Frequently Asked Questions

 

 

1. What does Korns Associates do?

Korns Associates is a privately held applied research company that develops sophisticated agent technology, development tools, and applications. It was founded in June 1993, and has pioneered the use of "intelligent agents" for securities investing using a business model wherein its research is self-funding. In 1999 Korns Associates created Investment Science Corp to support, incubate, and sell commercial applications of the Korns Associates technology. For a more detailed description of Korns Associates' technology, click here.

2. What is an agent?

There are many different definitions of "agent" that are being used, and they are not consistent. Even more confusingly, many companies use the word "agent" to describe any program that does anything for anyone.

For our purposes, an "agent" is a program building block that is capable of at least a rudimentary level of autonomy. It contains more than just raw binary computer code. It contains information about itself, about the goals it plans to achieve, about the knowledge it has accumulated along the way. It has some rudimentary mechanism for being informed when an outside source attempts to communicate with it. It can travel from one database server to another across LAN's, WAN's, intranets, and the Internet.

In Agent Information Server?, "agents" are to intelligent systems what "cells" are to living systems - basic, self-contained building blocks, which form together in communities to form larger more complex systems. While each individual agent in an application may not be extremely sophisticated, a community of agents can quickly become very complex. Behavior may emerge from such a community of agents which is adaptive. Such emergent behavior may even appear "intelligent".

3. So what is an "intelligent agent"?

The term "intelligent agent" is no better defined than "agent" itself. It implies that the agent is using some reasonably sophisticated technology to guide itself and make decisions. In practice, other companies sometimes use the term simply to accentuate the presumed power of their programs (i.e., "it does something really interesting, so it's an intelligent agent").

Korns Associates is continuously phasing in new advanced technologies to its agent research, such as learning algorithms and negotiation protocols. As agents develop increasing sophistication, many agents will have more of a claim to calling themselves "intelligent".

4. What "advanced" technologies will appear in agents?

As mentioned above, Korns Associates plans on incorporating advanced technologies into its research:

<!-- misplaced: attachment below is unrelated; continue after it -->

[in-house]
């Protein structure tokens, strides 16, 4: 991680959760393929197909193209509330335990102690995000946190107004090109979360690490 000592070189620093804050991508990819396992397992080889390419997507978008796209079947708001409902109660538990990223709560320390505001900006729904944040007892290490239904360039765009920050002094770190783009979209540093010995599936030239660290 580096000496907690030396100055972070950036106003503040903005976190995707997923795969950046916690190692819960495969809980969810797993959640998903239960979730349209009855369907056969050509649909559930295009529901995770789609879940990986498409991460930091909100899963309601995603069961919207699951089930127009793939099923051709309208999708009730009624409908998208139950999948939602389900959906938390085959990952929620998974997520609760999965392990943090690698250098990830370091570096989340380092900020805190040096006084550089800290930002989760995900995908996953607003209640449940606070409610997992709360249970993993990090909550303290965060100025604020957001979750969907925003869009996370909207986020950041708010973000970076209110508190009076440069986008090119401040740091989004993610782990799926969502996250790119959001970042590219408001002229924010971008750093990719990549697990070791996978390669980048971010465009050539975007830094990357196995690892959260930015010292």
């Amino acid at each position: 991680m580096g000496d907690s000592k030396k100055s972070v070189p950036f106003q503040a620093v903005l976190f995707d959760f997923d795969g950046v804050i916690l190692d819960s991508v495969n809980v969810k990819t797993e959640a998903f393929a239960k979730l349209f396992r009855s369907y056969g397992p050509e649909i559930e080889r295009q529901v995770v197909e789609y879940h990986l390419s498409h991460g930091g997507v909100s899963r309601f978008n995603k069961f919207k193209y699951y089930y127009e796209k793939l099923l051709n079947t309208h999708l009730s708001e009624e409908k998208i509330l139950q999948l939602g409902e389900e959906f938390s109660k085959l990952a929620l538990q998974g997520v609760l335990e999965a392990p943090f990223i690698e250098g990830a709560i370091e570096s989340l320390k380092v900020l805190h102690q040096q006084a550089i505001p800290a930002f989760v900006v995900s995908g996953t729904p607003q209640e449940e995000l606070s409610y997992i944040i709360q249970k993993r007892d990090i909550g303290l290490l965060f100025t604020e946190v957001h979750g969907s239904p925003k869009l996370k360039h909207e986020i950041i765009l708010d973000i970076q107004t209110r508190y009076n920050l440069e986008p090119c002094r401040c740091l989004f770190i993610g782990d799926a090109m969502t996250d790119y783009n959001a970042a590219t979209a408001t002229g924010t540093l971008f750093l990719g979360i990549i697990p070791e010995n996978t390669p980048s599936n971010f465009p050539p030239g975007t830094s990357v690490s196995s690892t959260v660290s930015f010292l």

5. How are Agent Information Server? "agents" different from Java "agents"?

First, Agent Information Server? is a new style of distributed database for dynamic data and knowledge representation. Java is a general purpose Web programming language and not a database.

Currently, Agent Information Server?'s agents are written in an agent oriented dialect of Lisp and exist inside the Agent Information Server? repository at each distributed location on the Internet or Intranet.

Future development plans include support for Java and Smalltalk compilers within the Agent Information Server? repository. At that time presumably our "agents" would be Lisp, Java, and Smalltalk agents existing inside the Agent Information Server? repository as differentiated from Java "agents" existing outside our repository.

11. Who are Korns Associates' principals?

Korns Associates was founded by Michael F. Korns, and Gilda Cabral, who between them have over 45 years of experience in the software industry, as well as over 9 years of experience in research on agents.

Michael F. Korns serves as President of Korns Associates. He started his career working at IBM in Advanced Engineering. He has been Vice President Information Sciences at Tymshare Transactions Corporation, and Vice President Chief Scientist of Xerox Imaging Corporation. For over 35 years, Michael Korns has been an expert in converting academic research into commercial applications.

Research Publications

Analytic Information Server has aided a number of scientists in valuable peer reviewed research.
Here are the links to a number of peer reviewed scientific research papers for which AIS has provided either subject material, tools, or valuable assistance. All of these papers are published in peer reviewed scientific journals or peer reviewed books. These papers have receives hundreds of citations.
(Note: these downloads are all drafts only as we are not allowed to distribute the final printed papers. Please purchase the print versions from publishers to support continuing research.)

  1. Korns, Michael F., 2015. Trading Volatility Using Highly Accurate Symbolic Regression. In Ryan, et. al., Handbook Of Genetic Programming Applications, New York, New York, USA. Springer.